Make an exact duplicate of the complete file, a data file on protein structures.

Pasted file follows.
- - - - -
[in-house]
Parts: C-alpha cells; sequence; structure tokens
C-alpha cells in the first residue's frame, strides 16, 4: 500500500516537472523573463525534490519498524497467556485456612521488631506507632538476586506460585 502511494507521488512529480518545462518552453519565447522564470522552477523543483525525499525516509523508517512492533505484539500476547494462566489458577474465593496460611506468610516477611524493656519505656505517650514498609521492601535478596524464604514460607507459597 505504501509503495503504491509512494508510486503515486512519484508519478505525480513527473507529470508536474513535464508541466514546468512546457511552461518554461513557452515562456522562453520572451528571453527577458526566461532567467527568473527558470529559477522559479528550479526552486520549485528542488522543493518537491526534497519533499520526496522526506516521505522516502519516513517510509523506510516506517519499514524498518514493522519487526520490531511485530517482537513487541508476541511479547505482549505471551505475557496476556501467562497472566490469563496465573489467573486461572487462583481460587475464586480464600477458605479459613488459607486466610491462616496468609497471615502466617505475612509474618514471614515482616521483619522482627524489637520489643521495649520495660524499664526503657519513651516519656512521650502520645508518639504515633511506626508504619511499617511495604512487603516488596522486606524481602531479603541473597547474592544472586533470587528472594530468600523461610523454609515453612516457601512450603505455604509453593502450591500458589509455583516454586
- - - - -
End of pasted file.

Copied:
[in-house]
Parts: C-alpha cells; sequence; structure tokens
C-alpha cells in the first residue's frame, strides 16, 4: 500500500516537472523573463525534490519498524497467556485456612521488631506507632538476586506460585 502511494507521488512529480518545462518552453519565447522564470522552477523543483525525499525516509523508517512492533505484539500476547494462566489458577474465593496460611506468610516477611524493656519505656505517650514498609521492601535478596524464604514460607507459597 505504501509503495503504491509512494508510486503515486512519484508519478505525480513527473507529470508536474513535464508541466514546468512546457511552461518554461513557452515562456522562453520572451528571453527577458526566461532567467527568473527558470529559477522559479528550479526552486520549485528542488522543493518537491526534497519533499520526496522526506516521505522516502519516513517510509523506510516506517519499514524498518514493522519487526520490531511485530517482537513487541508476541511479547505482549505471551505475557496476556501467562497472566490469563496465573489467573486461572487462583481460587475464586480464600477458605479459613488459607486466610491462616496468609497471615502466617505475612509474618514471614515482616521483619522482627524489637520489643521495649520495660524499664526503657519513651516519656512521650502520645508518639504515633511506626508504619511499617511495604512487603516488596522486606524481602531479603541473597547474592544472586533470587528472594530468600523461610523454609515453612516457601512450603505455604509453593502450591500458589509455583516454586